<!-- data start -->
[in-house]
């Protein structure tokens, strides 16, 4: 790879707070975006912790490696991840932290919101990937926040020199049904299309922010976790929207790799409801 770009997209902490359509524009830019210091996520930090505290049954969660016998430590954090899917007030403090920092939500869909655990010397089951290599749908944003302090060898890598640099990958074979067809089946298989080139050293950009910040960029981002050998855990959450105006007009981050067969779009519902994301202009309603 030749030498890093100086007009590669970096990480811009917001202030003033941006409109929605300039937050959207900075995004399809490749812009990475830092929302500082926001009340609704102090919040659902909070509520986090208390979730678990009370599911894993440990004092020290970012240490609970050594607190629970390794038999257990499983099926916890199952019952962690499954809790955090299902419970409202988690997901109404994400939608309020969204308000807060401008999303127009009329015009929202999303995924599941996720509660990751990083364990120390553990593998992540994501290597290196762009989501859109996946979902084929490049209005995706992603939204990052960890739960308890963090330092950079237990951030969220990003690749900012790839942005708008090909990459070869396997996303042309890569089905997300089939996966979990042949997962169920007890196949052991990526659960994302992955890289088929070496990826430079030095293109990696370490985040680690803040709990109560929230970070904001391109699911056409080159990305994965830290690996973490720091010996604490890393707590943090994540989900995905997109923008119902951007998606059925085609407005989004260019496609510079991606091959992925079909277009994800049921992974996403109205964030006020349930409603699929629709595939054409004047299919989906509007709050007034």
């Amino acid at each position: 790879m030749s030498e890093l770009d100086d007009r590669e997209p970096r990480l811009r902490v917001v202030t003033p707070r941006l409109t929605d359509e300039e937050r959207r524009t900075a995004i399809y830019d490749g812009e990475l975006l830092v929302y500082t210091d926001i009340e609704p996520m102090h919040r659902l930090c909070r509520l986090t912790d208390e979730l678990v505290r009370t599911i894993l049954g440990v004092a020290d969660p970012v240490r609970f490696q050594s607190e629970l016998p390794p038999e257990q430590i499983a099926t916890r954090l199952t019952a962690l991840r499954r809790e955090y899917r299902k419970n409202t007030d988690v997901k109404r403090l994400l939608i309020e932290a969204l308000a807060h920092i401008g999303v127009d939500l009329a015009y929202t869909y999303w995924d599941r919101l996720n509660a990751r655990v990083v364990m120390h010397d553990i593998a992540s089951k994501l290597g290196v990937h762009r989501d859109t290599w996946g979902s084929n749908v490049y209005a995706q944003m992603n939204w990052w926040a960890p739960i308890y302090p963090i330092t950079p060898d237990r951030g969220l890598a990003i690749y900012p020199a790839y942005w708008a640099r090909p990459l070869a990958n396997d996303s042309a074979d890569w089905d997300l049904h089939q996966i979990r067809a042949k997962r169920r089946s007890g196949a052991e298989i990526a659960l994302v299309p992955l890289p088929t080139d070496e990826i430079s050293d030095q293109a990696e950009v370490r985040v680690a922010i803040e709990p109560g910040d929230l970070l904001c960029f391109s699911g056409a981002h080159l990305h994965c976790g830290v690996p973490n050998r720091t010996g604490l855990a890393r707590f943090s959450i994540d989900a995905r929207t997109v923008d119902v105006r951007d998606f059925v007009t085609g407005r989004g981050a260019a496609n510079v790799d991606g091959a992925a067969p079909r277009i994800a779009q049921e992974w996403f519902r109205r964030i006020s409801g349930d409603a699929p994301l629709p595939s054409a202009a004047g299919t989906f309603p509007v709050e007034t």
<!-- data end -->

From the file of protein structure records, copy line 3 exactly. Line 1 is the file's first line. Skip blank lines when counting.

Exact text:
């Amino acid at each position: 790879m030749s030498e890093l770009d100086d007009r590669e997209p970096r990480l811009r902490v917001v202030t003033p707070r941006l409109t929605d359509e300039e937050r959207r524009t900075a995004i399809y830019d490749g812009e990475l975006l830092v929302y500082t210091d926001i009340e609704p996520m102090h919040r659902l930090c909070r509520l986090t912790d208390e979730l678990v505290r009370t599911i894993l049954g440990v004092a020290d969660p970012v240490r609970f490696q050594s607190e629970l016998p390794p038999e257990q430590i499983a099926t916890r954090l199952t019952a962690l991840r499954r809790e955090y899917r299902k419970n409202t007030d988690v997901k109404r403090l994400l939608i309020e932290a969204l308000a807060h920092i401008g999303v127009d939500l009329a015009y929202t869909y999303w995924d599941r919101l996720n509660a990751r655990v990083v364990m120390h010397d553990i593998a992540s089951k994501l290597g290196v990937h762009r989501d859109t290599w996946g979902s084929n749908v490049y209005a995706q944003m992603n939204w990052w926040a960890p739960i308890y302090p963090i330092t950079p060898d237990r951030g969220l890598a990003i690749y900012p020199a790839y942005w708008a640099r090909p990459l070869a990958n396997d996303s042309a074979d890569w089905d997300l049904h089939q996966i979990r067809a042949k997962r169920r089946s007890g196949a052991e298989i990526a659960l994302v299309p992955l890289p088929t080139d070496e990826i430079s050293d030095q293109a990696e950009v370490r985040v680690a922010i803040e709990p109560g910040d929230l970070l904001c960029f391109s699911g056409a981002h080159l990305h994965c976790g830290v690996p973490n050998r720091t010996g604490l855990a890393r707590f943090s959450i994540d989900a995905r929207t997109v923008d119902v105006r951007d998606f059925v007009t085609g407005r989004g981050a260019a496609n510079v790799d991606g091959a992925a067969p079909r277009i994800a779009q049921e992974w996403f519902r109205r964030i006020s409801g349930d409603a699929p994301l629709p595939s054409a202009a004047g299919t989906f309603p509007v709050e007034t």